Lectures and Special Events
Lonesome George and the Galápagos Today: What the Tortoise Taught Us
September 18, 2014
Charles Darwin’s visit to the Galápagos Islands in 1835 helped him decipher evolution by natural selection, the process responsible for the dizzying abundance of species on the planet. Today, hundreds of those species go extinct each year. In honor of the Museum’s special exhibition of Lonesome George, the famed Galápagos tortoise that was the last of his species, join us for an in-depth conversation about biodiversity and conservation. Uncover the issues and current environmental initiatives in the Galápagos, and explore the possibilities and perils that lie ahead. The conversation will feature Johannah Barry and Linda Cayot of the Galápagos Conservancy, James Gibbs of the State University of New York College of Environmental Science and Forestry, and Arturo Izurieta, Director of the Galápagos National Park. The discussion will be moderated by the Museum’s Chief Conservation Scientist, Eleanor Sterling.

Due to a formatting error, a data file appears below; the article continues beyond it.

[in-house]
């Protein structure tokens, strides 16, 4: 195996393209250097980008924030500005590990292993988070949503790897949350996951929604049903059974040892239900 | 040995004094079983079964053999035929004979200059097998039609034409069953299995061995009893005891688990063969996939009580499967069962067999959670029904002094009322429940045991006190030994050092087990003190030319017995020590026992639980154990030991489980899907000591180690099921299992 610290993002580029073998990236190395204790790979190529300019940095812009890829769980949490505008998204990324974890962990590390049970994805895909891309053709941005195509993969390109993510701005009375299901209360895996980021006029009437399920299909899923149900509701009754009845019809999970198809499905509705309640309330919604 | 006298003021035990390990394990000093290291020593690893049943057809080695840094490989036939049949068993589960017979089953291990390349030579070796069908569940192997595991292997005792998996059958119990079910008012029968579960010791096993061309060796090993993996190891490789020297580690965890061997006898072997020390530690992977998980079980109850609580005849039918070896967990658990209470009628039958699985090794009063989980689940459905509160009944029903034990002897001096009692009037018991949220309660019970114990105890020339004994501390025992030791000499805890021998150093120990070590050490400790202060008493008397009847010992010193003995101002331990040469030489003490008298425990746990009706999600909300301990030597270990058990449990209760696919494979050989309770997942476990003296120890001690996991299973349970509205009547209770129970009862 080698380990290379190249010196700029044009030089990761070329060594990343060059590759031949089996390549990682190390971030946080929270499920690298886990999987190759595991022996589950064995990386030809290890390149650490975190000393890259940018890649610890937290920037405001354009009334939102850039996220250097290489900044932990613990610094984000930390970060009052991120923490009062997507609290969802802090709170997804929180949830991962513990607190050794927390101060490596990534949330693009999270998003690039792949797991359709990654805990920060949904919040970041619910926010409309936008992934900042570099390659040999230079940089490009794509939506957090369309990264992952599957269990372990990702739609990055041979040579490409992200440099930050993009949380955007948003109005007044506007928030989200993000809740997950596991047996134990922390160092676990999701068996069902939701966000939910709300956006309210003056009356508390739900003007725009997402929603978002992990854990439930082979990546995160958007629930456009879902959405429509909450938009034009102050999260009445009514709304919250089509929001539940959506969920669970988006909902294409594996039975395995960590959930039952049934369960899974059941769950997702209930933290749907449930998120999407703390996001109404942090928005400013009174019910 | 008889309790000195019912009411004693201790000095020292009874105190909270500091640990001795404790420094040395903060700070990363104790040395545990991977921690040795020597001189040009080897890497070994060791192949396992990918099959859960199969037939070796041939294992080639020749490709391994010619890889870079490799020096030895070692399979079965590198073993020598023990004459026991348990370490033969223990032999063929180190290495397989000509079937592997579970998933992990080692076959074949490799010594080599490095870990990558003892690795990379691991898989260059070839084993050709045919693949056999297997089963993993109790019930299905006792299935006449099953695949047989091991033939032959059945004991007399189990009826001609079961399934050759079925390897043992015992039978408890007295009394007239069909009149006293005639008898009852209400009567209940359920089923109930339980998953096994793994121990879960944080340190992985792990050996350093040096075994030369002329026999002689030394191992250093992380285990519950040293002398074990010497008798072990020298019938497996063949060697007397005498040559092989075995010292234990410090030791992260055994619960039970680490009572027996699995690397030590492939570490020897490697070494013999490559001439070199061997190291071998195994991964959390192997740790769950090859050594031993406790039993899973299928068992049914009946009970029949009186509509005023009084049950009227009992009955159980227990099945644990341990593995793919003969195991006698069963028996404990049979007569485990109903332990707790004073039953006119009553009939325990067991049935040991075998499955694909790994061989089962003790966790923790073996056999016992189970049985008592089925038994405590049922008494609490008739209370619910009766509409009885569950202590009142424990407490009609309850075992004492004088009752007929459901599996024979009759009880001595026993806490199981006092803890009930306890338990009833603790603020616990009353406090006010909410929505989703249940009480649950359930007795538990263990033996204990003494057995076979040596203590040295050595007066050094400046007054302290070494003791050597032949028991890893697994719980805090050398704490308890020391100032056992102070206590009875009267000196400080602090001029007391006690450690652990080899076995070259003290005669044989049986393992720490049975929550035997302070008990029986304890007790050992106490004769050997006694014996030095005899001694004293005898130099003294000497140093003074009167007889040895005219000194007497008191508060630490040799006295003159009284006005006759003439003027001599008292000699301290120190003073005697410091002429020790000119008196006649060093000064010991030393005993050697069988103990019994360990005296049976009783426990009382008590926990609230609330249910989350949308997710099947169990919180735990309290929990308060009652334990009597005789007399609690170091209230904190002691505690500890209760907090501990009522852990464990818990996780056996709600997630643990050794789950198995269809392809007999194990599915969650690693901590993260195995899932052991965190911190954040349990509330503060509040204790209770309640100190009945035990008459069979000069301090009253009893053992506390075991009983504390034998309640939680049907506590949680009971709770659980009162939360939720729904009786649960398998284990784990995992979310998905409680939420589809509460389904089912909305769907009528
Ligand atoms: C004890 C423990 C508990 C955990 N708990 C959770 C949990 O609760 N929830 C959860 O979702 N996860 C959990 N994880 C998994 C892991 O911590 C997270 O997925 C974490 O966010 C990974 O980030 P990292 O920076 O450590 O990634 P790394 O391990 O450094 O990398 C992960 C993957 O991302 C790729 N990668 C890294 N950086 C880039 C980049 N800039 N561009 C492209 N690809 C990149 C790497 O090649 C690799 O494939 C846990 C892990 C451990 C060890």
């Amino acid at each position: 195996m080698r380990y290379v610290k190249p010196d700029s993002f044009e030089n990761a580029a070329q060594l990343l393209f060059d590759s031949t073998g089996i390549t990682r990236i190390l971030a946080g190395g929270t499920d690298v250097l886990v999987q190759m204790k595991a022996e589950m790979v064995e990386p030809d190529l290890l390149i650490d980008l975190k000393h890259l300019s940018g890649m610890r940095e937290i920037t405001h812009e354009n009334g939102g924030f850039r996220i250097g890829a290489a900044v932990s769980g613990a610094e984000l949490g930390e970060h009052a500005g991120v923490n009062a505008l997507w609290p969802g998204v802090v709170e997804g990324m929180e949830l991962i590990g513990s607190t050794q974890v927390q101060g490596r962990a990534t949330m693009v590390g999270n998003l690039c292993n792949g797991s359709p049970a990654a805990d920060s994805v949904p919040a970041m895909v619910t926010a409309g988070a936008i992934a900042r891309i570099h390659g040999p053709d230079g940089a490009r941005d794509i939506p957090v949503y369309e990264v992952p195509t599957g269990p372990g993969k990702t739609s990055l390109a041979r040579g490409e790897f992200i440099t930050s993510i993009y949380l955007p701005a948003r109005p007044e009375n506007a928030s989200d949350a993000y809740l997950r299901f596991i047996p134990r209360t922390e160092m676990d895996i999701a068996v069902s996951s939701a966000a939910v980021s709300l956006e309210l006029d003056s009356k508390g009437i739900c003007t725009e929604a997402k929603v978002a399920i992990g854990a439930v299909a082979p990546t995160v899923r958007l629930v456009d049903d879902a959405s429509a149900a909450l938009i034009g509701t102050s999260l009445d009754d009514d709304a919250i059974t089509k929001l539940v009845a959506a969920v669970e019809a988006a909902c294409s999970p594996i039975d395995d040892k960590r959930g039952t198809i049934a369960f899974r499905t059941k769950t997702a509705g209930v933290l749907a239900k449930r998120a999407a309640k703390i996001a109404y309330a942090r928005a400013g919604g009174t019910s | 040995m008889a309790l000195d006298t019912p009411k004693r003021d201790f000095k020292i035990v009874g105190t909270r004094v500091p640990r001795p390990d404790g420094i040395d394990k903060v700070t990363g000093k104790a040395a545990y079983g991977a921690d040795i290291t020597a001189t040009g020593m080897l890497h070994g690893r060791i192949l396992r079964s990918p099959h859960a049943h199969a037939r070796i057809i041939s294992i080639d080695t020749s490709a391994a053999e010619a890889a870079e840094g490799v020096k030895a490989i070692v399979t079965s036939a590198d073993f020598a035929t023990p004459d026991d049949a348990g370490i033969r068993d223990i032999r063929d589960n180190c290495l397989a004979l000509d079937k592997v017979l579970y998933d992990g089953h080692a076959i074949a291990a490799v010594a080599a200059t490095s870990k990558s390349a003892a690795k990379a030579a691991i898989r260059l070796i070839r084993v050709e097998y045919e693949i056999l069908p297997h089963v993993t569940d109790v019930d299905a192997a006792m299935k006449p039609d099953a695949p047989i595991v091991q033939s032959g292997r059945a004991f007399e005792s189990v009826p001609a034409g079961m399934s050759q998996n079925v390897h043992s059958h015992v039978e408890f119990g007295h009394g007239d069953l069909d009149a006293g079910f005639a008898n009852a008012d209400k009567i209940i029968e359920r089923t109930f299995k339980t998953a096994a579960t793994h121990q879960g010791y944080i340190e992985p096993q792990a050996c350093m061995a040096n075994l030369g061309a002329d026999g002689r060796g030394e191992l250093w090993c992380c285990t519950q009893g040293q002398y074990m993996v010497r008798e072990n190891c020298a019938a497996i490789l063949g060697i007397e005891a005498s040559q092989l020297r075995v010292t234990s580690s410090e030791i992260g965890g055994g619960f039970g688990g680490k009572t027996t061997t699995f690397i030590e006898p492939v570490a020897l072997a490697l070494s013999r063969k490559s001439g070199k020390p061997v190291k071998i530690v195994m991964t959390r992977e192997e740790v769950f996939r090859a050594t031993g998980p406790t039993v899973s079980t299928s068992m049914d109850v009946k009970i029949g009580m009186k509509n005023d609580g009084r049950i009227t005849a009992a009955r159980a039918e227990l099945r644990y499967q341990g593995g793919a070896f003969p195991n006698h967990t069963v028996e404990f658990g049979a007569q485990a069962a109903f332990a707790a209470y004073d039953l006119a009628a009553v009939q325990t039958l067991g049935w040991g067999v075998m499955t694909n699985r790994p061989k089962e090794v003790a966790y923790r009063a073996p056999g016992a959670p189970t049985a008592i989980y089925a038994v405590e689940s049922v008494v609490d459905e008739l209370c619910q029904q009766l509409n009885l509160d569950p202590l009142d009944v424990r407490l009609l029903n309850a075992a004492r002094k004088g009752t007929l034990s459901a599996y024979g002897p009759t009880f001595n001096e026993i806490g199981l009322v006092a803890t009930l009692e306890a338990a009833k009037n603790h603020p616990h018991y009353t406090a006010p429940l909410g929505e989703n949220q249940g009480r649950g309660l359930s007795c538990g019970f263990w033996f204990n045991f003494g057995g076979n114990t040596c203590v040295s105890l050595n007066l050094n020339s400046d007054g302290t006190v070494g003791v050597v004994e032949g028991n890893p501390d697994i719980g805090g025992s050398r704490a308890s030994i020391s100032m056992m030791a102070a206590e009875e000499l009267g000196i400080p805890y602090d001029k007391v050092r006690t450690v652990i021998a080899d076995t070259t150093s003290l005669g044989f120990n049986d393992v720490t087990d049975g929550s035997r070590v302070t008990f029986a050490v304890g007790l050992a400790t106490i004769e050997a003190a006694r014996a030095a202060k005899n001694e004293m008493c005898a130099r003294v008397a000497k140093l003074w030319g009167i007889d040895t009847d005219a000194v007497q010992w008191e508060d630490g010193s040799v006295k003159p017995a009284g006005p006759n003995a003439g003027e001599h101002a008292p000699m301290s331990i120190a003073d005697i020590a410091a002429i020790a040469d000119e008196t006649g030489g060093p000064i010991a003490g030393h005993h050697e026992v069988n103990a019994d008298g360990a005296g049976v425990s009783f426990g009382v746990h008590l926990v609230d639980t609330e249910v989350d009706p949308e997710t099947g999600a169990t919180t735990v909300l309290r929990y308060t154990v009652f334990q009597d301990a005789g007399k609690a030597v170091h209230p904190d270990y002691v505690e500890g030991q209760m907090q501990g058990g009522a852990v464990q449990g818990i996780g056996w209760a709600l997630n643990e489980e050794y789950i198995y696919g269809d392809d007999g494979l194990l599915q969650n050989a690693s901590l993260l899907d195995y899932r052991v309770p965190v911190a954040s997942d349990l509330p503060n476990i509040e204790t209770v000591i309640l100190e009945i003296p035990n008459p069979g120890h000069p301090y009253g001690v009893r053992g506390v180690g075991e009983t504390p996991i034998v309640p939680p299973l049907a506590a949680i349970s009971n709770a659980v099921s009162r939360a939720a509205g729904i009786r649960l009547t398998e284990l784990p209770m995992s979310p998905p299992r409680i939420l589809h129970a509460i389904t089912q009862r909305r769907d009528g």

More in this Series:
September 24, 2015
Curator Laurel Kendall explores what makes a Korean shaman painting magical or sacred.
October 29, 2015
Lauren Redniss, author of Radioactive: Marie & Pierre Curie debuts her new title. Developed while she was an artist in residence at the Museum, Thunder & Lighting: Weather, Past, Present, Future brings her unique style to a journey from the driest desert on Earth to an island in the Arctic and beyond.